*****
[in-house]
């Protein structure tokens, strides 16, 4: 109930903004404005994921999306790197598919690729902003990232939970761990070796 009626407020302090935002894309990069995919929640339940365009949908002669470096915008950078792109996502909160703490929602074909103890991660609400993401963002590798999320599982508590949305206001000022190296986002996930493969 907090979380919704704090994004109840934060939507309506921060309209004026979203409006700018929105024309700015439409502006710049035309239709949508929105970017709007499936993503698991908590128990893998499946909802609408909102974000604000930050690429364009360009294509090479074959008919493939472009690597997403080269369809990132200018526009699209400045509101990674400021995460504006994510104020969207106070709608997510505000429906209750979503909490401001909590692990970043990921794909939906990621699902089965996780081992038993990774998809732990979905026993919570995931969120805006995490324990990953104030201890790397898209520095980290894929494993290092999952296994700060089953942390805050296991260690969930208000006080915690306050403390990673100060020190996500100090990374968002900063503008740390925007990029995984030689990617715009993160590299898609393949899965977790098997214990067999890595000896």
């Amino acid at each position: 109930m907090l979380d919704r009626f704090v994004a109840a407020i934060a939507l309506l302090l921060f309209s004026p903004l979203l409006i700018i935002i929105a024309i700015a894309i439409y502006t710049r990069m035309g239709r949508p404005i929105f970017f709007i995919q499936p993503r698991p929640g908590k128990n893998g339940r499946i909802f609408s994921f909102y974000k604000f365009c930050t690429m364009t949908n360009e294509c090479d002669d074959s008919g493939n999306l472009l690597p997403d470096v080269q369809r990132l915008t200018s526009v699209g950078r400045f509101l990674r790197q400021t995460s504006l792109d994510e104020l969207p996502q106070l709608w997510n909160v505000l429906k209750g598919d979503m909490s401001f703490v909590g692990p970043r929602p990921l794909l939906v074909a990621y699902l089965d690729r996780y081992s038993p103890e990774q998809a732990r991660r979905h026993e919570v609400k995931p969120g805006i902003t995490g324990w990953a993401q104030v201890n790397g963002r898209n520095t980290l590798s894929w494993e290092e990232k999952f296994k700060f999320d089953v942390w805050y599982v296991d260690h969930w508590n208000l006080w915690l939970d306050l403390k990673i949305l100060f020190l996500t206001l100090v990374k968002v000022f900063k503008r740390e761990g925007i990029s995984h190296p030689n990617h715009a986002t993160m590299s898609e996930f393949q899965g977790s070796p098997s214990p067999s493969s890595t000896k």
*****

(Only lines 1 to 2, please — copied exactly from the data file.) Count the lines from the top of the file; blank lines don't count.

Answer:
[in-house]
């Protein structure tokens, strides 16, 4: 109930903004404005994921999306790197598919690729902003990232939970761990070796 009626407020302090935002894309990069995919929640339940365009949908002669470096915008950078792109996502909160703490929602074909103890991660609400993401963002590798999320599982508590949305206001000022190296986002996930493969 907090979380919704704090994004109840934060939507309506921060309209004026979203409006700018929105024309700015439409502006710049035309239709949508929105970017709007499936993503698991908590128990893998499946909802609408909102974000604000930050690429364009360009294509090479074959008919493939472009690597997403080269369809990132200018526009699209400045509101990674400021995460504006994510104020969207106070709608997510505000429906209750979503909490401001909590692990970043990921794909939906990621699902089965996780081992038993990774998809732990979905026993919570995931969120805006995490324990990953104030201890790397898209520095980290894929494993290092999952296994700060089953942390805050296991260690969930208000006080915690306050403390990673100060020190996500100090990374968002900063503008740390925007990029995984030689990617715009993160590299898609393949899965977790098997214990067999890595000896």